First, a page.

Study Completed

Study Title: Anti-Leukotriene Therapy for COPD Exacerbations

Chronic obstructive pulmonary disease (COPD) is a disease of the lungs that affects many smokers. Some patients with COPD develop one or more “exacerbations” or “flare-ups”, a temporary worsening of lung symptoms that may require admission to the hospital and could be life-threatening. The purpose of this study is to find out whether taking a medicine that reduces inflammation will help one to recover faster from a COPD exacerbation and shorten the time in the hospital.

What is zileuton?
Zileuton is a medication that is usually given to treat asthma. Zileuton works by blocking the formation of substances that cause inflammation, fluid retention, and constriction in the lungs. While this drug has been approved for asthma, it does not have current approval for use in COPD.

Who is eligible to participate?

  • Male and female patients, at least 45 years old
  • Admission to a hospital for an acute exacerbation of COPD
  • Either currently smoke or previously smoked
  • Do not have an allergy to zileuton
  • Do not currently take the medication theophylline
  • Do not have “lobar” or more widespread pneumonia, pulmonary edema (fluid in the lungs), asthma or interstitial lung disease
  • Any uncontrolled disease, other than COPD, that would have more effect on length of this hospital stay than the COPD exacerbation
  • Are not part of another clinical study
  • Do not have a history of liver disease

How many people will participate in the study and for how long?
520 patients will be enrolled across the country. Study participation lasts for 30 days.

How does the study work?
If you agree to participate in the study and your medical condition matches what we are looking for, you will be assigned at random (like flipping a coin) into one of two groups of patients. One group will take a pill that contains a drug called zileuton. The other group of patients will take a pill that looks exactly the same called a placebo (like a sugar pill). Your chance of getting zileuton is the same as your chance of getting the placebo. Neither you, the doctors nor the study staff will know which pill you are taking until the end of the study, although it will be possible to find out quickly in an emergency.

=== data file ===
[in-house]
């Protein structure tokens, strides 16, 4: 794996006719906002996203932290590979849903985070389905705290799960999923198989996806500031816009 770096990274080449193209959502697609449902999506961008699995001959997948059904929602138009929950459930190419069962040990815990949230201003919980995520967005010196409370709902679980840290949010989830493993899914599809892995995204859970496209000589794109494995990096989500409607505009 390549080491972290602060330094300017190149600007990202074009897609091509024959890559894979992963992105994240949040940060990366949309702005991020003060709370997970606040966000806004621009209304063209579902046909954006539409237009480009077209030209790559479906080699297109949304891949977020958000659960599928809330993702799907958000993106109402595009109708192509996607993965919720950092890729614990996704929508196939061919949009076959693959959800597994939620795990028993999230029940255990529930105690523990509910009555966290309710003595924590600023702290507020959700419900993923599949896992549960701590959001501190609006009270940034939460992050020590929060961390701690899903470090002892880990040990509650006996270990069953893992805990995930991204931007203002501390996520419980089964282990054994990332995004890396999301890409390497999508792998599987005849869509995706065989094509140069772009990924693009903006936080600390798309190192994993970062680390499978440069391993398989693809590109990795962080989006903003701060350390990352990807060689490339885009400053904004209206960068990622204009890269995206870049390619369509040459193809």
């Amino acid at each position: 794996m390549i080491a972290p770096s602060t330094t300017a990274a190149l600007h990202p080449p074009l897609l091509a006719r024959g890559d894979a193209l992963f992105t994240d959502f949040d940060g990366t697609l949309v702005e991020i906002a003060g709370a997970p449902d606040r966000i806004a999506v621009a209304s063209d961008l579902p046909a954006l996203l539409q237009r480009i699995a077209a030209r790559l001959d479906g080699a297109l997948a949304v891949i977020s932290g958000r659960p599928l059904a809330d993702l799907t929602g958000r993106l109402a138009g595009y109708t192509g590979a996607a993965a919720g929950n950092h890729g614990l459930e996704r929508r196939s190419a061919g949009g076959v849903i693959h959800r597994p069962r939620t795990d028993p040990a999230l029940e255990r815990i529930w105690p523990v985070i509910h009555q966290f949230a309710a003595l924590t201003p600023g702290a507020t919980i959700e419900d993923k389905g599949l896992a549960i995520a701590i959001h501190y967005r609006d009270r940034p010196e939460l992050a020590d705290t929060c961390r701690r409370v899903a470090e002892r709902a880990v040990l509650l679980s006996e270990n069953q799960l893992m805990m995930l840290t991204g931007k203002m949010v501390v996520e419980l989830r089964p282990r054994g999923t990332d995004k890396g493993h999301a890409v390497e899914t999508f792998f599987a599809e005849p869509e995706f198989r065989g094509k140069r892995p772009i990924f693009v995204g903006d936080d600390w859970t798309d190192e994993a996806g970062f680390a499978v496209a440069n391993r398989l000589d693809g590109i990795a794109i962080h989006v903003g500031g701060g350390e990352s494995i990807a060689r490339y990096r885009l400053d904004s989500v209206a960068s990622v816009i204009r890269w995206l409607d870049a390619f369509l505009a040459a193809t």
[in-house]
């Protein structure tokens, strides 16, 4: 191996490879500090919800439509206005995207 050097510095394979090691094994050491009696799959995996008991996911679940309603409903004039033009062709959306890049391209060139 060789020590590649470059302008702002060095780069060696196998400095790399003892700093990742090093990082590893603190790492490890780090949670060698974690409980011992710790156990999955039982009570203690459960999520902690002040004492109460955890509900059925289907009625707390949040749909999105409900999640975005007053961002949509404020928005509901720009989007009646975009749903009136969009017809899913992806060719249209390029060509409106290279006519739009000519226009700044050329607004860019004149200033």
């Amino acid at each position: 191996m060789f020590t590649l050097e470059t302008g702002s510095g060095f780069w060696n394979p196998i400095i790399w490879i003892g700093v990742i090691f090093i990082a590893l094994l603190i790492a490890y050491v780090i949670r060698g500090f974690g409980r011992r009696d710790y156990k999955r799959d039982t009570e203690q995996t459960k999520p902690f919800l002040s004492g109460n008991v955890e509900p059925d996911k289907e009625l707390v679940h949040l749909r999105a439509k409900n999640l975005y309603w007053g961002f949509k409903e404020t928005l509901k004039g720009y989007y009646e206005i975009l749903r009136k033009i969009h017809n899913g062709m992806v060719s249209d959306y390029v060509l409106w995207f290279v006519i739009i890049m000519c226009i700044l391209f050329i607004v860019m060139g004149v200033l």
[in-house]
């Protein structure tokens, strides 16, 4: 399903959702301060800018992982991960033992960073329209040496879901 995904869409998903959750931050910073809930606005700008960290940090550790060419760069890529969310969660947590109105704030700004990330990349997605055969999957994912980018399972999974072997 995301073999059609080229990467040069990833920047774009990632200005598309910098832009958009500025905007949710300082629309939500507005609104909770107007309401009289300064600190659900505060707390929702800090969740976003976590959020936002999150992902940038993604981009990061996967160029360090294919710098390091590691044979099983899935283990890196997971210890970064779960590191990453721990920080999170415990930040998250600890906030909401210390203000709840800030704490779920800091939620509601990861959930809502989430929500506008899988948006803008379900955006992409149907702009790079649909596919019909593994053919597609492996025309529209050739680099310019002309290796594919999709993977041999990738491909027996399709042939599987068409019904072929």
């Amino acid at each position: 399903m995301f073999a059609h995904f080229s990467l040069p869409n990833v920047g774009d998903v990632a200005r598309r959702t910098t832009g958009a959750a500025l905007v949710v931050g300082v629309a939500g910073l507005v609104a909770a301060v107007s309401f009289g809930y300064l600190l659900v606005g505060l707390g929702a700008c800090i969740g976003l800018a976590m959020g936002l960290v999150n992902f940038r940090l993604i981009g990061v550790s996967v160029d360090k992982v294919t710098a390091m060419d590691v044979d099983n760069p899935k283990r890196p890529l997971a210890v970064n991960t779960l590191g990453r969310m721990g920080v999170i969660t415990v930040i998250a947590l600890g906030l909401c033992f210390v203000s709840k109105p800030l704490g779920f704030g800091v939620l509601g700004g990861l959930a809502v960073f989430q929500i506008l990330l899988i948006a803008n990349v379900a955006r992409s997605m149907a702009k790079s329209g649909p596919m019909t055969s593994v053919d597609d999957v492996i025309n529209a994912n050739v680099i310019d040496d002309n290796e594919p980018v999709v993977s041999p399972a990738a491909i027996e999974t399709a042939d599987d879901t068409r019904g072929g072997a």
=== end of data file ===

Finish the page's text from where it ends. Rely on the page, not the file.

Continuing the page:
You will take the medicine (600 milligrams of zileuton) or the placebo four times a day for 14 days.
You will have several visits with study staff over a period of 30 days. The Enrollment visit (the first visit) will occur within 12 hours of your admission to the hospital to find out whether you are eligible for the study. Information about your medical history, medicines, and symptoms will be obtained. A blood and urine sample will be collected, and a simple breathing test (also known as a spirometry test to test how well your lungs are working) will be performed. Education about COPD will be provided to you.

After that, follow-up visits will occur while you are in the hospital (at 24 hours after the Enrollment visit and then every other day including the day you are discharged from the hospital). While you are in the hospital, breathing tests, urine collection, physical exams, and questions about your symptoms will be repeated.

On the 7th day following the Enrollment visit, you will be contacted by telephone. If you are still in the hospital, a member of the study staff will visit you in your room.

Finally, you will have two follow-up visits in your study doctor’s office at 14 days and 30 days after starting the study. The study visits will include a simple breathing test, a physical exam, questions about your health and symptoms, and a review for any possible undesirable study drug effects.

Additional information can also be found at the following Website:

http://www.clinicaltrials.gov/ct/show/NCT00493974?order=1

ClinicalTrials.gov Identifier: NCT00493974